One morning in September 2020, I woke up, and while stretching, I noticed a bulge next to the left side of my belly button. My first thought was, “Am I constipated?” I decided to drink tea to help with my digestion. A couple of days passed, and the bulge was still there. I decided to have an appointment with my primary care physician. A few days later, after the checkup, my PCP confirmed that I had a mass in my abdominal area. She ordered an intravaginal and an abdominal scan. To my surprise, I ended up having two masses, one in each ovary. I named them my “ugly twins,” and they were 10.5 and 11.5 cm, respectively.
Three days later, my doctor called me and told me that I would be referred to a gynecologic oncologist. Unfortunately, the referral was sent to the wrong place. Although this was distressful at the time, I am thankful because it led to me making an appointment with my current gynecologist oncologist, Dr. Dana Chase, MD, FACOG. I must add that finding the right doctor was crucial in helping me feel confident about the procedure, treatment, and decision-making process. It is important to find a doctor who is knowledgeable and trustworthy and cares for their patients. I knew since the beginning that I was in amazing hands.
I went into the surgery unsure if I would have my ovaries removed or if I was going to have a full hysterectomy. Trusting God and my doctor’s knowledge, I put my faith in them to do the best for me. I came out of surgery with a total hysterectomy. Naively, I thought that after my surgery, I would just recover and go back to my normal lifestyle of hiking, eating healthy, and working. When I had my follow-up appointment, I received the news that I was Stage 2A and that I needed chemotherapy. I was thankful that I was able to find it that soon. However, I was surprised that what I thought was going to be one phase of treatment turned into a two-phase process. Furthermore, my DNA exam showed that I had the homologous recombination deficiency (HRD) mutation.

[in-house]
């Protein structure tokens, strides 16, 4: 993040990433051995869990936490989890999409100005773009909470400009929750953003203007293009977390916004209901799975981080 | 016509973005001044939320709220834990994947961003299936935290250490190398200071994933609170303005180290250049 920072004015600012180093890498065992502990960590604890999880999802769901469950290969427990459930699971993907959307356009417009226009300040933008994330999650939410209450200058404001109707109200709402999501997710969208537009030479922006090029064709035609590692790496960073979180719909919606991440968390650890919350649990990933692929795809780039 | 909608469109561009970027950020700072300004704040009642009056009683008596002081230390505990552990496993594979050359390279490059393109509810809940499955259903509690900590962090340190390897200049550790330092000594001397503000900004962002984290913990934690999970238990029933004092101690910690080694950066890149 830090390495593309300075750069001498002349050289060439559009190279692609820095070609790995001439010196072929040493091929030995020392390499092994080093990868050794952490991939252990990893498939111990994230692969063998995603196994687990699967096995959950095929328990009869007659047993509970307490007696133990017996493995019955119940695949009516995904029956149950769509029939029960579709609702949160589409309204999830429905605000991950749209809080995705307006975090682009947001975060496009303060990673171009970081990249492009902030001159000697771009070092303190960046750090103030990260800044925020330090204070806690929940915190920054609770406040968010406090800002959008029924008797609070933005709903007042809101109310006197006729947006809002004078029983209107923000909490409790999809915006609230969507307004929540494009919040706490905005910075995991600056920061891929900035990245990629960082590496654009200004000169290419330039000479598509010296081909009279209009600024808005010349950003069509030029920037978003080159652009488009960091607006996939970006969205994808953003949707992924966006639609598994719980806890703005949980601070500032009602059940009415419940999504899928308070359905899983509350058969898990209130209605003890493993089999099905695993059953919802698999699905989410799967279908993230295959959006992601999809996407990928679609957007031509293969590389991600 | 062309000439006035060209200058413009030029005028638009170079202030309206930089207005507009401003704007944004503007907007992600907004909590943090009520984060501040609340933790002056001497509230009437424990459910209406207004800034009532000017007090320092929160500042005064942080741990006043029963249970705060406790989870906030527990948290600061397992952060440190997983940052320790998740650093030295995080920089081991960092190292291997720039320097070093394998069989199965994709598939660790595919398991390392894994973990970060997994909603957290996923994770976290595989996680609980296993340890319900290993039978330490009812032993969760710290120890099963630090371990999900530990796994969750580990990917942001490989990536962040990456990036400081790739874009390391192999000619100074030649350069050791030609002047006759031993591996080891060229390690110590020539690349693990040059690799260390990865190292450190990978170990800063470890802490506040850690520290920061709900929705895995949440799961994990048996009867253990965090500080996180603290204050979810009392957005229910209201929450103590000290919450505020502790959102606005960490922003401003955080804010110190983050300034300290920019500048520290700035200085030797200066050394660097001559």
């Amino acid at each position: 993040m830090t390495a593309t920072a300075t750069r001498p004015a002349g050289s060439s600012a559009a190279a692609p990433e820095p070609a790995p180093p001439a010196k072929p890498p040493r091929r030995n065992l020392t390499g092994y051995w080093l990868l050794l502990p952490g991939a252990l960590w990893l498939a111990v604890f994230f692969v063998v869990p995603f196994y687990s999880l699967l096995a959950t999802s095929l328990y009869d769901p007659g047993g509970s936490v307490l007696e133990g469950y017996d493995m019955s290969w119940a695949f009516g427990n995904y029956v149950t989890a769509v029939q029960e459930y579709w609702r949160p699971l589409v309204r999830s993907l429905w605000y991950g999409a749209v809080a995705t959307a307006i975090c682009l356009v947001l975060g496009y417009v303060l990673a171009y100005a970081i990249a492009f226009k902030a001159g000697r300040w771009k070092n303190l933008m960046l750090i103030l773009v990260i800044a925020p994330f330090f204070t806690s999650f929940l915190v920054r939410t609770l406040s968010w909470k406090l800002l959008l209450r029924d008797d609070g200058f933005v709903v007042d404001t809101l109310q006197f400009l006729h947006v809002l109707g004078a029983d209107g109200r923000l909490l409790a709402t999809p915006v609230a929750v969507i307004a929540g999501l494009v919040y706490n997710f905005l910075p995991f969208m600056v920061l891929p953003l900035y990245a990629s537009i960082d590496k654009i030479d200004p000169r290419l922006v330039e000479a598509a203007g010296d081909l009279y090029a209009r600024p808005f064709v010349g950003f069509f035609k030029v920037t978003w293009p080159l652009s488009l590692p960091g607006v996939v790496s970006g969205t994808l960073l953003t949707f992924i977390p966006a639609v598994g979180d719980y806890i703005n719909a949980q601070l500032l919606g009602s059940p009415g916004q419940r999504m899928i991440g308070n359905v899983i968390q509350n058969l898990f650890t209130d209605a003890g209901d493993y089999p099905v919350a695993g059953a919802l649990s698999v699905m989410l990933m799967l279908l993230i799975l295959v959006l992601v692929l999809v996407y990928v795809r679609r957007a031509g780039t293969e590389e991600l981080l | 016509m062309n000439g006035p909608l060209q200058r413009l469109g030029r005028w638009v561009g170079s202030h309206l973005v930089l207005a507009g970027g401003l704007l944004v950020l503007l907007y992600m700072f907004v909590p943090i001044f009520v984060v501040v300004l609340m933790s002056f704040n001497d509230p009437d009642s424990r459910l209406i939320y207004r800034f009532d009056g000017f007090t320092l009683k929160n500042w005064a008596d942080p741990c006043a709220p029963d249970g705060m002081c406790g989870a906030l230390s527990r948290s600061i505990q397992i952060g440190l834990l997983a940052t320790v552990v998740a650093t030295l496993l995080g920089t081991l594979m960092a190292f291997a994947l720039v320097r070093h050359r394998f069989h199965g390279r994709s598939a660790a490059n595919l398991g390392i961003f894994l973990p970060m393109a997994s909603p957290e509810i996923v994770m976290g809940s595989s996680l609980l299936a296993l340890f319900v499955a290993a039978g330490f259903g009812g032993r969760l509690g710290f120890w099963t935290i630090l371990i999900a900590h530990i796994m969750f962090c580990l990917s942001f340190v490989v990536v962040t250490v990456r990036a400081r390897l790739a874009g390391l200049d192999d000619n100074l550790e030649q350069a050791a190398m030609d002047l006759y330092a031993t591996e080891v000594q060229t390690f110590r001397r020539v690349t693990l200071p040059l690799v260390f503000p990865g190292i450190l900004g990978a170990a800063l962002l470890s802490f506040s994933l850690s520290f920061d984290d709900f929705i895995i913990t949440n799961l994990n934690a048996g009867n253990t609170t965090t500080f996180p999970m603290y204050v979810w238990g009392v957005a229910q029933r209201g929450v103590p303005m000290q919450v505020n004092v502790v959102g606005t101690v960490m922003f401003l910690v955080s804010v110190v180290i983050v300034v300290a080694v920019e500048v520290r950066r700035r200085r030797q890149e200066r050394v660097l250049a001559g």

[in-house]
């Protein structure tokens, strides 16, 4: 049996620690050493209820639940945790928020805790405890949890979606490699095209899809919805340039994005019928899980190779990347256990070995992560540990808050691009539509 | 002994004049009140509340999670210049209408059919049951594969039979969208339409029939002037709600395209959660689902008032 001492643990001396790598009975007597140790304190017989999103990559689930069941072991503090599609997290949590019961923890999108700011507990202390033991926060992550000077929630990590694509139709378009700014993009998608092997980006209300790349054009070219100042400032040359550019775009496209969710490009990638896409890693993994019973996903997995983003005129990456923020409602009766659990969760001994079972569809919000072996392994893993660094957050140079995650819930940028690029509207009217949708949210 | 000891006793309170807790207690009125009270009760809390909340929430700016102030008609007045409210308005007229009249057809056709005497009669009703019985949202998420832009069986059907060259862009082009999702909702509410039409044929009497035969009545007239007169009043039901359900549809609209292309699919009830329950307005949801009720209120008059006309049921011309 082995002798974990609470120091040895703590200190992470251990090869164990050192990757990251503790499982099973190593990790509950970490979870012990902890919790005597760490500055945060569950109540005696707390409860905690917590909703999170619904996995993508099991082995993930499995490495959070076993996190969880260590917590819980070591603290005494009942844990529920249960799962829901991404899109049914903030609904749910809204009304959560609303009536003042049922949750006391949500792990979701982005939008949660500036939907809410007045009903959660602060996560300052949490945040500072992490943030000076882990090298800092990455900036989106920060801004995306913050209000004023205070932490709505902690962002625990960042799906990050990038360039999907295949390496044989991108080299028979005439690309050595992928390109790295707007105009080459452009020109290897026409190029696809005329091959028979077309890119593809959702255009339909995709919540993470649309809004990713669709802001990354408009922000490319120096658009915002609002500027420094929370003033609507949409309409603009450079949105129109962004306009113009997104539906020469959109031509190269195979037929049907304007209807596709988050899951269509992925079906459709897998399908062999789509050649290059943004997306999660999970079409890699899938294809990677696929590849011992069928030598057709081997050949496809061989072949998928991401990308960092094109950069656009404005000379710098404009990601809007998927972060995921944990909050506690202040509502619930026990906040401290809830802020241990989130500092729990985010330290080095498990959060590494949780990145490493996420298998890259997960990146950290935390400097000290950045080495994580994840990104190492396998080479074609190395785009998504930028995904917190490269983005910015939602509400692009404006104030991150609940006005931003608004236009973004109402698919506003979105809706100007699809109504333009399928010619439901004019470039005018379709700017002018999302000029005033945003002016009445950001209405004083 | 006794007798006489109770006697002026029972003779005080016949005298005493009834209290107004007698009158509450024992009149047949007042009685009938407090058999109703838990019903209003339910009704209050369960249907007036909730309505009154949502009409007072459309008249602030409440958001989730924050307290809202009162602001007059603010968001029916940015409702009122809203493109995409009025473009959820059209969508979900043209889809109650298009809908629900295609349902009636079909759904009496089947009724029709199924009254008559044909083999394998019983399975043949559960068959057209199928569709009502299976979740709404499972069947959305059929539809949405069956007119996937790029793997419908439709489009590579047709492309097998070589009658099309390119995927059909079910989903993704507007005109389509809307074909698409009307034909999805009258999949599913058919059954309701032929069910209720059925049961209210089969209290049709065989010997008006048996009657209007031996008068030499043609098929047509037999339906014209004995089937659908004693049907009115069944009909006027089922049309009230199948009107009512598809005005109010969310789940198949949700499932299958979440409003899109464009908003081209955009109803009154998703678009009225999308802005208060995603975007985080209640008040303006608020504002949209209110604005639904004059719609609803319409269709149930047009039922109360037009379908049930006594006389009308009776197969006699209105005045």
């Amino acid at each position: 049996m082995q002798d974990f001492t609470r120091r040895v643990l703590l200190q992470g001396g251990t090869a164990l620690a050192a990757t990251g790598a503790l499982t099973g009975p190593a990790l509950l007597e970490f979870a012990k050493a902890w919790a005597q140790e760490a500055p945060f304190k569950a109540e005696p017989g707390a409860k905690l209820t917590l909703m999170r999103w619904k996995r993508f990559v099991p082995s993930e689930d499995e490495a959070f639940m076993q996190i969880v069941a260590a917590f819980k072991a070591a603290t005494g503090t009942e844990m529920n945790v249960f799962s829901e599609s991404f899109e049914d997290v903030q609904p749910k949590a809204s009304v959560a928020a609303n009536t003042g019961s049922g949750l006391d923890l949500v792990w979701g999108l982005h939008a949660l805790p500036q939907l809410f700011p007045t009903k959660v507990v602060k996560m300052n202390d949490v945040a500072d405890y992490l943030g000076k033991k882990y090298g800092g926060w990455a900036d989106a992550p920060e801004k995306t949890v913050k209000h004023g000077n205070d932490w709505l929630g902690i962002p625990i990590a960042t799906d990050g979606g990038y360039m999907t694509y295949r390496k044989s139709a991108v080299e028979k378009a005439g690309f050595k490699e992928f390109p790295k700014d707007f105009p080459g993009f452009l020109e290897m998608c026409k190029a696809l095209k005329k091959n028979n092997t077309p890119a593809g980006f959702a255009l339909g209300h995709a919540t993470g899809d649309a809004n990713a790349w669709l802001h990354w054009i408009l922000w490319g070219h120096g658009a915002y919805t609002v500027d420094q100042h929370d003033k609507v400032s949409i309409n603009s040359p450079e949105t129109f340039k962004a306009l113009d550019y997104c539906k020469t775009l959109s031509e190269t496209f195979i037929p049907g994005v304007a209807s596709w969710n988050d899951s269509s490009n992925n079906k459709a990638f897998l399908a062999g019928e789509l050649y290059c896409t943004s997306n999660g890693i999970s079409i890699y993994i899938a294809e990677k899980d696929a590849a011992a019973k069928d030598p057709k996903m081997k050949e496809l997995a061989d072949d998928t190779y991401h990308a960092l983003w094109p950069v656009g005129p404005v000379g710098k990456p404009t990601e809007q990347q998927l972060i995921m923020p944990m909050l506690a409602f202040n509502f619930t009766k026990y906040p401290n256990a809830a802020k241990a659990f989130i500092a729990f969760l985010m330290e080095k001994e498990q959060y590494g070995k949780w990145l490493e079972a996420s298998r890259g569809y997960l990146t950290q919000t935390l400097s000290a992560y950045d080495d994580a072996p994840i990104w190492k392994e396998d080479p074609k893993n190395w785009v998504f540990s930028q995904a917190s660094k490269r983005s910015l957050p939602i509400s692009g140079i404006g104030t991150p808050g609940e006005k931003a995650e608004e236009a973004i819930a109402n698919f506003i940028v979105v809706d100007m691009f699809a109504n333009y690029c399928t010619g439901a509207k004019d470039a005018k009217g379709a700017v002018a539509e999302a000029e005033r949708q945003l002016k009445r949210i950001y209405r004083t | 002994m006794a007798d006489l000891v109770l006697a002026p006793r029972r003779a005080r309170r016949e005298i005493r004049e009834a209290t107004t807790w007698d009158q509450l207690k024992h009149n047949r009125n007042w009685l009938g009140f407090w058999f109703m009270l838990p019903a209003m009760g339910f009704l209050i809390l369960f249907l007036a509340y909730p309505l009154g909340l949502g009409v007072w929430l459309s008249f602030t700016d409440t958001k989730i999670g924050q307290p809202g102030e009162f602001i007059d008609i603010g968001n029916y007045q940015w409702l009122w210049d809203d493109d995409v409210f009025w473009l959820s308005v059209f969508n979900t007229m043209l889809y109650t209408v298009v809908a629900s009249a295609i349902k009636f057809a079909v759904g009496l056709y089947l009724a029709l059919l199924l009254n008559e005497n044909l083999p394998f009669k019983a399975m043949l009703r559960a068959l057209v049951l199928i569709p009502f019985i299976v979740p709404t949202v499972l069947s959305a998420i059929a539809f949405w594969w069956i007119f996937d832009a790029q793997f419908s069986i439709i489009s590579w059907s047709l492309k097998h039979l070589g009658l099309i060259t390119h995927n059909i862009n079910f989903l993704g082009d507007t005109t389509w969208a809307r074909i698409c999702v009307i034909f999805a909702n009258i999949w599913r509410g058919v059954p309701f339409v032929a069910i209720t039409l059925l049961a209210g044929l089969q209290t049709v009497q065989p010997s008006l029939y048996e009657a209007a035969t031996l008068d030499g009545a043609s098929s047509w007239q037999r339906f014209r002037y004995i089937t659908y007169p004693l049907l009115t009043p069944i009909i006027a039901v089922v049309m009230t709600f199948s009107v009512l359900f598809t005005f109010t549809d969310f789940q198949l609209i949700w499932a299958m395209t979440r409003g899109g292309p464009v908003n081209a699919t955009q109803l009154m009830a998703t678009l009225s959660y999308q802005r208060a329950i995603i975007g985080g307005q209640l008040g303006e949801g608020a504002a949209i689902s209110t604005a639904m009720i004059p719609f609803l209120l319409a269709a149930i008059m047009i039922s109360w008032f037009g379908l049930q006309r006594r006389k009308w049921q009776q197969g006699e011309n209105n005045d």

Now, I am done with my six rounds of chemotherapy and very thankful that I did not have any severe side effects. From my personal experience, I felt that my healthy diet and lifestyle habits helped me enormously during my treatment.
What has helped me through this experience are what I called my core pillars: faith, thankfulness, positivity, laughter, and humor.
My faith helped me not to be afraid of whatever happened in the process. So, I do my part here, but I cannot change what has been planned for me.
I have practiced thankfulness for a long time. I found myself saying thanks for the simplest things, like my bed, my healthy legs that allow me to hike, or when I was given the ovarian cancer diagnosis. I was thankful for the opportunity to get treatment.
Positivity has helped me to find beautiful moments during my treatment. I heard many times that attitude helps with the process and recovery. I also believe seeing me with a positive attitude has helped my family and close friends through this process as well.
I often laugh at myself, like when I do or say something silly. I laugh when my oldest calls me Mr. Clean; or when my youngest son gently slaps the back of my bald head and calls me baldy.
I know today that these daily practices have been helpful in a period that can be very challenging.
I appreciate what this process has taught me, like learning that it is ok to let people help me. I have always been the independent type. I usually think, “I don’t need help. I can do it.” It was very important to learn the significance of advocating for myself. I also had the opportunity to meet many amazing ladies during my infusion days. I would listen to their stories and many times bring positivity to them in moments when they were feeling down.
It was very helpful being surrounded by my husband, my two sons, and my close friends. Everyone was very supportive, and I received many calls, texts, and visits.
I recently received a call from Dr. Chase informing me that my PET scan was good. She reminded me that I was lucky to have caught the cancer at such an early stage. I cannot describe the excitement that I felt. I am NED (no evidence of disease) since my last chemotherapy on April 13th, 2021.
From here, I intend to keep enjoying my family, friends, and the adventures and experiences that life brings. To live in the moment and appreciating that I am here today. I am thankful for the opportunity to share my story and to hopefully help other women through my writing. I hope sharing my story will help other women going through similar experiences.